MIAMI BEACH, Fla. French DJ Dimitri From Paris spun records and the British group Faze Action performed a set of acid jazz and house with a string quartet as a crowded Winter Music Conference 2000 kicked off Saturday night.
More than 5,000 DJs, record labels, promoters and journalists are here for the 15th annual edition of the largest and most significant gathering of the electronic-music industry.
That's a 25 percent increase from 1999, organizers said, and all those people are stretching the city's bars to their limits.
"It's a little tough on the bar owners," Jimmy Auth, nightclub coordinator for the conference, said. "They are a bit more concerned about reaching fire codes and turning so many people away. But there are over 30 clubs, plus dozens of privates parties, so I think there will be enough to keep everyone busy."
Some credited or blamed, depending on whom you asked the huge turnout on the perfect 80 degree temperature during spring-break season. Others pointed out the recent explosion of dance culture on the Internet.
The Web In Electronica's Future
"It's all because of the Web," said Tony Zeoli, president of Netmix.com, an Internet radio station that on Sunday afternoon led a seminar on the future of electronic music. "It's funny because a lot of us have been trying to promote dance music for years, and now it's become such a common-sense thing."
The dot-com presence here was felt early, as several sites began Web casting events as early as Friday evening. The many fliers sporting easily visible Web addresses were dumped onto tables and bar tops. The scene recalled the South by Southwest Music and Media Conference earlier this month, in Austin, Texas, a general music-industry conclave that was also overrun by Internet companies.
The vibe early Saturday was frantic, as attendees scrambled to find hotel rooms and fight long lines to pick up credentials and even longer lines to get into clubs. Just to be noticed, some waved $50 bills in front of bouncers.
Those turned away from clubs paraded down the streets to the beat of booming bass systems, dodging garbage and the ever-present vendors selling food and beverages. One party host, who would not give his name, said he made $500 on Saturday night, selling $4 bottles of water.
Those who made it into some of Saturday night's bigger parties witnessed top-notch performances by DJs from around the world.
Dimitri From Paris Is Burning
At the Respect Is Burning party, at the Living Room, Dimitri From Paris celebrated the release of his mix album, A Night at the Playboy Mansion which comes out Tuesday (March 28) by entertaining a packed crowd of eager ravers and Playboy models. Only one dancer, though, sported the signature Playboy bunny Ears, saying she did so as a tribute to her favorite DJ, not because of any affiliation with the men's magazine.
"He's the best, and I don't even think people here realize who they are listening to," said Laura Brandt, of the Chapel Hill, N.C., label Vibe Is Alive. "I'm exhausted, but I can't sleep knowing there is so much great music here."
Dimitri's surprisingly mainstream set mixed monstrous house beats with pop tunes such as En Vogue's "My Lovin' (You're Never Gonna Get It)" and Whitney Houston's version of "I'm Every Woman."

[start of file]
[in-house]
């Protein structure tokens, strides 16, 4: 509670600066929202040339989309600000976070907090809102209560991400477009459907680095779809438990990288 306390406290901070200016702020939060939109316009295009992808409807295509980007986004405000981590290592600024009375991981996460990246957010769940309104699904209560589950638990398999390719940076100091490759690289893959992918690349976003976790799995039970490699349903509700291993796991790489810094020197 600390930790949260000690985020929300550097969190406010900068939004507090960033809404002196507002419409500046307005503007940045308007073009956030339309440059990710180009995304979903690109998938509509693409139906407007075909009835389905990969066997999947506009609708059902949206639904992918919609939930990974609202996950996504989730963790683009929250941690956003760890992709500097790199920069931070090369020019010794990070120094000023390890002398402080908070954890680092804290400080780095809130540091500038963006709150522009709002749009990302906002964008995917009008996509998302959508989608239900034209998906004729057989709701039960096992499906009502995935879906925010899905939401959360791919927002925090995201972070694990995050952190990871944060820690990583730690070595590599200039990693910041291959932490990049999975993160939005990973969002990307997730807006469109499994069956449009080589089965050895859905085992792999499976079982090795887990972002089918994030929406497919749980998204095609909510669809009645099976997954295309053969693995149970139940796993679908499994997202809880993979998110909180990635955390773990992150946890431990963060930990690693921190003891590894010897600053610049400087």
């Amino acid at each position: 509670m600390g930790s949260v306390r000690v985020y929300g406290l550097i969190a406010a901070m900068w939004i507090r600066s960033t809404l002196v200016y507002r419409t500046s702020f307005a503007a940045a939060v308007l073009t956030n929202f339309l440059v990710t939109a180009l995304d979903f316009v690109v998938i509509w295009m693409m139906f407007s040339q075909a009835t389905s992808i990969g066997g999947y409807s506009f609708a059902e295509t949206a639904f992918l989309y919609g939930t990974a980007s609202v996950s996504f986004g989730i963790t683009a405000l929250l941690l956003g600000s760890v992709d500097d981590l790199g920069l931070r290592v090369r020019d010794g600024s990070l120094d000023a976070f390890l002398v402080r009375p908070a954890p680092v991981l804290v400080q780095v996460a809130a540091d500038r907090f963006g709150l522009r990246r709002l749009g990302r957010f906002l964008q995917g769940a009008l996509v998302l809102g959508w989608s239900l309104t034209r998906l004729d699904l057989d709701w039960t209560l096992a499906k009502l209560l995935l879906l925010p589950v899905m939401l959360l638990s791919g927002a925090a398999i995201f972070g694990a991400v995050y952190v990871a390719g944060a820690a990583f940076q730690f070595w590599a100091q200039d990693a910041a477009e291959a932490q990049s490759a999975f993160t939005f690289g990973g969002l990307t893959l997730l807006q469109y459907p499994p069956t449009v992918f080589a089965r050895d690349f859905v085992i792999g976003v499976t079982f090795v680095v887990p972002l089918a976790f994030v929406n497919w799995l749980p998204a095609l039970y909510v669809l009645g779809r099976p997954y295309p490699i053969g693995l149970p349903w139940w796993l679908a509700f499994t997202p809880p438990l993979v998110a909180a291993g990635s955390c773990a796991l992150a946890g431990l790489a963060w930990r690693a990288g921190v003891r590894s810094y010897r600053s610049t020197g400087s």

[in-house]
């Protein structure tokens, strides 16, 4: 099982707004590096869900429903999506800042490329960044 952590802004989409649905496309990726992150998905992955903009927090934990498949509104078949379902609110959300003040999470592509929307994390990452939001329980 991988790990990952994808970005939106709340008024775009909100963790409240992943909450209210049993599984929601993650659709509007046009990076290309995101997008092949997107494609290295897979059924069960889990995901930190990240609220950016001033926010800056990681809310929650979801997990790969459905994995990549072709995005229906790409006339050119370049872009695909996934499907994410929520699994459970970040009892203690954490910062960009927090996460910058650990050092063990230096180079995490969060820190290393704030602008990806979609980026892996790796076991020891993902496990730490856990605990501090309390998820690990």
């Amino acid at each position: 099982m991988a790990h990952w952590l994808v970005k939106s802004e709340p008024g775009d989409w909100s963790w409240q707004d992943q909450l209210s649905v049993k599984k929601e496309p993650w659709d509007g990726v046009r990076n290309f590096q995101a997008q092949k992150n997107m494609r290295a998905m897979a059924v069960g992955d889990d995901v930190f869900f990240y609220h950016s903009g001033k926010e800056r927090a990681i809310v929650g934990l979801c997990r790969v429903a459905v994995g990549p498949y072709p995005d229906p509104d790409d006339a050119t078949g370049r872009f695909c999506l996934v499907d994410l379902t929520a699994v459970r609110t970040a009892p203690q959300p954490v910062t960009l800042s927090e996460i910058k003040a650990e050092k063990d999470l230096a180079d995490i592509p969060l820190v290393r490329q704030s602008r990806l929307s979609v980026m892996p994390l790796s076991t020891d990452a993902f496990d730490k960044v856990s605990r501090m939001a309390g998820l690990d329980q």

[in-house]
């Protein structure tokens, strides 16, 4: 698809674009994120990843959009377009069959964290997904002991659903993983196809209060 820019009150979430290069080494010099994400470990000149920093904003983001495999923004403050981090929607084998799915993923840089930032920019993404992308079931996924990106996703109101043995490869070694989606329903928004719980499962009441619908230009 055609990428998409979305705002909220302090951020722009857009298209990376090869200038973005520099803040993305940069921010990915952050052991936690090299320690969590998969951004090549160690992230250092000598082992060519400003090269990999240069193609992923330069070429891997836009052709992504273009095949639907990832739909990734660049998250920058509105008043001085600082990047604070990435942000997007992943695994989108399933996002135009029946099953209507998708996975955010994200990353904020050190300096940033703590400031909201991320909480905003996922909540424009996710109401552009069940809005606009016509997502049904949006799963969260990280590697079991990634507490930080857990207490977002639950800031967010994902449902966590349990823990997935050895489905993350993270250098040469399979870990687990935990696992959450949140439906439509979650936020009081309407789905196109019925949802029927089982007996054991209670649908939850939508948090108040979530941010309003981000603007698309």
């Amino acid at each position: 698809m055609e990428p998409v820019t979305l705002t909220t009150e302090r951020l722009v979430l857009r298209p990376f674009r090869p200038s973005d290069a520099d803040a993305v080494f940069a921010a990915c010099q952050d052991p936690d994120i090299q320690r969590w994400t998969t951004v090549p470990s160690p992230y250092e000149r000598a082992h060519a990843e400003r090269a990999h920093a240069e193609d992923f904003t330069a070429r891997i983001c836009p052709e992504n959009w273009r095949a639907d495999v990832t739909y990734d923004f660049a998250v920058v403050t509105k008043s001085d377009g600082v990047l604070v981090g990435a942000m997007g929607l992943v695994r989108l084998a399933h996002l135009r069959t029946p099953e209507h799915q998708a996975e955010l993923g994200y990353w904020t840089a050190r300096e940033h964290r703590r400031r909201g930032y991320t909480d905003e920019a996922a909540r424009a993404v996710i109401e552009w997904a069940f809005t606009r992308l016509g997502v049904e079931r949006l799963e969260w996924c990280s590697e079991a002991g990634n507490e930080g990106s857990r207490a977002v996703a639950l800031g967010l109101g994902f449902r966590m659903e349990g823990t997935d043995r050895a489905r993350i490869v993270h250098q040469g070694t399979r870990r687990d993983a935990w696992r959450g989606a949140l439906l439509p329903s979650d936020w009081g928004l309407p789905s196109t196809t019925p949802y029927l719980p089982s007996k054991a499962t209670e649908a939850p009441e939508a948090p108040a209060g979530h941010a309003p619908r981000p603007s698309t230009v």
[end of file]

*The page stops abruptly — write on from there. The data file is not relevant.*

In the V.I.P. room, models and budding actors and actresses danced on tabletops.
Under a perfect evening sky on the roof of the art-deco Sony Building, UK DJs Faze Action highlighted a party hosted by Reprise Records' new dance label, F-111 Records.
They performed music from their first U.S. album, Moving Cities, with the addition of a string quartet, whose members of which danced feverishly around the stage when not playing their instruments.
That was followed by some serious drum 'n' bass, courtesy of DJ DB, a cofounder of the recently defunct Smile Records, which hosted a party on the same roof the previous three years. The beats could be heard from several blocks away, providing a small musical comfort for fans locked outside clubs.
Van Dyk Rocks Till Dawn
At the Crobar, DJ Paul Van Dyk who also hosted a private listening party on Sunday, for his upcoming album, Out There and Back rocked several crates of melodic house records until the 5 a.m. Sunday closing time.
"It was cool," Van Dyk said after the show. "But I think [the crowd was] being a bit reserved. They didn't let it all go, like they do later in the week. They weren't as wild as I was; that's for sure."
"This is a significant increase in crowd size," commented Bernadette Goral, a registration supervisor for WMC 2000. "I'm sure things will be different."
"I've got several of my soap-opera actresses here," said Meris Zittman, president of the Miami-based International Artists Group, Inc. "They choose the party, but I don't mind the music. It's fun."
On Sunday night, most attendees went to Groove Jet, for the Winter Oasis 4 the 4th Dimension party, or to Level, for the Astralwerks label's WMC 2000 party.
Fatboy Slim Contributes Funky Pastiche
DJs LTJ Bukem, Roni Size, Kid Loco and Alex Gopher spun at the former, keeping a tightly packed crowd on its feet nearly eight hours.
At the Astralwerks party, Les Rhythmes Digitales worked themselves into a frenzy on one of the festival's largest stages. Fatboy Slim followed, with a signature two-hour set of funk, soul, house and even a bit of hip-hop.
Although crowds were thin at Liquid, the music was thick in diversity. In the main room, house and techno DJs, including DJ Dan and Evil Eddie Richards, took advantage of the club's massive sound system with their thunderous beats, while in the "Vibey" room, 8FatFat8 stole crowds with their unique mix of keyboards, cello and a rap MC.
"The crowd's not huge, but they're good," Richards said. "They seem to be having a good time."
(Contributing Editor Tony Fletcher contributed to this report.)